Larry and Eva have a very close relationship with their three boys and three girls: Paul (47), Mark (46), Matthew (41), Mary (41), Joan (39) and Carol (37). Son Paul is the President of the Cleveland Indians. All of the children share their father's love of sports. "Often after a game my oldest daughter, Mary will call me from Chicago and discuss plays with me. She is absolutely insatiable."
Larry also has ten grandchildren; 9 boys and one girl, "our little Lucy," who was adopted. "There is another one coming this month - maybe that one will be a girl."
On his future to do list are two major things. One he would like to win the World Series. The second is to see the City of Cleveland "become proud of itself again."
Mr. and Mrs. Lou Boudreau
before a 1948 World Series game
He was there for the 1948 Championship and remembers it to be "an unbelievable coming together, if you will; a sense of camaraderie." He'd like to see the Browns, Cavs and Indians "do it for the city again."
He explains that winning teams build on themselves. Young players come to winning cities. They bring their families. They eat in our restaurants and shop in our stores. "The city would get a major boost with a championship team, and this team is posed to do that."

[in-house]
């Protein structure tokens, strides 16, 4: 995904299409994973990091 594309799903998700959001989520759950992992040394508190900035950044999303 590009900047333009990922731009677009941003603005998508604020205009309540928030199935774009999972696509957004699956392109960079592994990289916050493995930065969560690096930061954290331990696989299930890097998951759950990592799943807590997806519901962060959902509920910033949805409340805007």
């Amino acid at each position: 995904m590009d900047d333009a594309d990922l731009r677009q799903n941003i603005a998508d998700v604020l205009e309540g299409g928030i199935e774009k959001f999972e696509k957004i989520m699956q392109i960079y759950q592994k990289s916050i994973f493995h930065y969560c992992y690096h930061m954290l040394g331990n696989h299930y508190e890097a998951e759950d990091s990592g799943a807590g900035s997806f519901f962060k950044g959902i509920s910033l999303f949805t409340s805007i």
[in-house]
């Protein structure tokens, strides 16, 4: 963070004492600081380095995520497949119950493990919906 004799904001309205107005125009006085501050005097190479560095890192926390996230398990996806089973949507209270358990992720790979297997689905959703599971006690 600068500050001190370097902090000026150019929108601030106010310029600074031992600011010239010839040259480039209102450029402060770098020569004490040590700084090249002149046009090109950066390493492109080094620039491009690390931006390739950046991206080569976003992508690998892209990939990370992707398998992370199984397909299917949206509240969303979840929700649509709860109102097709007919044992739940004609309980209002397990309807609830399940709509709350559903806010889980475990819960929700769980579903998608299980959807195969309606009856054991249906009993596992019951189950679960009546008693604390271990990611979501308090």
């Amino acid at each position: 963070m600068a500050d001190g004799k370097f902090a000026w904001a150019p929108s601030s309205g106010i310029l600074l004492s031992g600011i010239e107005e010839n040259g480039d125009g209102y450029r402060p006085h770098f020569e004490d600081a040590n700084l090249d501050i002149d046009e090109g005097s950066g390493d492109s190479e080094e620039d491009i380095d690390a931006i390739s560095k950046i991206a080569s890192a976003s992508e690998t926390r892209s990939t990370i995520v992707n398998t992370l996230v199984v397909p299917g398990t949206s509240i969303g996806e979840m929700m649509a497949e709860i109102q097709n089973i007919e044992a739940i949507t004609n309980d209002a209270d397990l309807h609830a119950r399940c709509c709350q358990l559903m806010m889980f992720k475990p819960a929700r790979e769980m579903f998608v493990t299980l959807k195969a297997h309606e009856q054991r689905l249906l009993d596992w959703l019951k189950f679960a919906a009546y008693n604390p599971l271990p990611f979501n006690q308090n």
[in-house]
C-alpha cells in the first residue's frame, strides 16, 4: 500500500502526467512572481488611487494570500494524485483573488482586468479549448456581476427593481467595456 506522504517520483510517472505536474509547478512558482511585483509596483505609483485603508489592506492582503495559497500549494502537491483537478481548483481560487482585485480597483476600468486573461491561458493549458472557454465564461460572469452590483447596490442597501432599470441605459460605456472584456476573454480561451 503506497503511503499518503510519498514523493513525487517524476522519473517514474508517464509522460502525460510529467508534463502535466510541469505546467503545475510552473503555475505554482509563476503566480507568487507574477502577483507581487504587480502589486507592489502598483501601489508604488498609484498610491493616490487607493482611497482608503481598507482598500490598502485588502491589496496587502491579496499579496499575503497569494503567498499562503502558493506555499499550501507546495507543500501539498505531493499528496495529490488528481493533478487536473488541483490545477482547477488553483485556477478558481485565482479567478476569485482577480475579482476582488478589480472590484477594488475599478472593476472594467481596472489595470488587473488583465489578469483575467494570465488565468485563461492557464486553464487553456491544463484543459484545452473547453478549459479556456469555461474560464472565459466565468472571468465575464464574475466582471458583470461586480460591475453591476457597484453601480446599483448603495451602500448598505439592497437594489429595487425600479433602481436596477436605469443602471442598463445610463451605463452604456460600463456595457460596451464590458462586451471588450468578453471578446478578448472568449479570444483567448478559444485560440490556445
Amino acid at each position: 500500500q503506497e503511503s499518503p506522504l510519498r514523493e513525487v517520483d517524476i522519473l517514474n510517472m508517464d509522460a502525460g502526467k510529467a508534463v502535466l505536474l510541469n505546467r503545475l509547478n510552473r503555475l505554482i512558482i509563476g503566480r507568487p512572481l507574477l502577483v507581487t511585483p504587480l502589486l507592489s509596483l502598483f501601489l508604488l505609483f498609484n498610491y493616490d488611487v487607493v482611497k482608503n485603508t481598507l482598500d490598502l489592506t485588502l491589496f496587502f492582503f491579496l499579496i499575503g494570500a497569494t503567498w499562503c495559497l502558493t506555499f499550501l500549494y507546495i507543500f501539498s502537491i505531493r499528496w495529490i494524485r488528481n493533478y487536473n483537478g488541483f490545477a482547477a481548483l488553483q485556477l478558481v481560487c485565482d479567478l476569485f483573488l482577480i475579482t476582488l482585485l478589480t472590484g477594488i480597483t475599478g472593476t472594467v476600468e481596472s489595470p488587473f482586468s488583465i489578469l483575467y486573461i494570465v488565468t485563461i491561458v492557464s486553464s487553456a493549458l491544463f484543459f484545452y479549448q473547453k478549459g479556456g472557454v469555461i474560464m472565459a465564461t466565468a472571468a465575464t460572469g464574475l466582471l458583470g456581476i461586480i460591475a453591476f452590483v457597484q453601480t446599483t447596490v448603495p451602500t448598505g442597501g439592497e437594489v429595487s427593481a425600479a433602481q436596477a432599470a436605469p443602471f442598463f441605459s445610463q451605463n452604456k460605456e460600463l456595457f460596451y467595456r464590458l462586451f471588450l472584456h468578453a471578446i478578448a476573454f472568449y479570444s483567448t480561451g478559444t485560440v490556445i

He also realizes that "we are playing a game, not curing cancer" but none-the-less sports are an integral part of a city's stature.
Larry the fan ponders a moment when asked who the greatest catcher ever was. He thinks Jim Hegan was the best defensive catcher while Yogi Berra was the best hitter. Combining offense and defense, he thinks Johnny Bench would be a good choice. But he adds that current Tribe catcher Victor Martinez has all the tools to become one of the greatest.
The greatest Cleveland Indians player ever? "Bob Feller" he answers without a pause.
Bob Feller on the mound
He has no doubt that steroids were used in the game and that there was not adequate supervision. But, he also believes that under Bud Selig's drug program, changes have been made. "You have to remember that owner's could not instigate programs like this on their own. Everything has to be negotiated with player's unions."
He approves of the commissioner's decision to "go backwards and see if recognition of certain players should be curtailed." Dolan recognizes that this is a painful, though necessary process and is happy to say it is almost over now. He does, however, get annoyed with the media and the excessive focus given to the negative.
He does not hesitate to say Pete Rose should not be in the Hall of Fame. "If you look at the guidelines for entry you will see that they include character. Some will say then Babe Ruth should have never gotten in. I don't know that the guidelines were in place when Ruth was playing. He ate too much and drank too much, but he never gambled on the sport he played."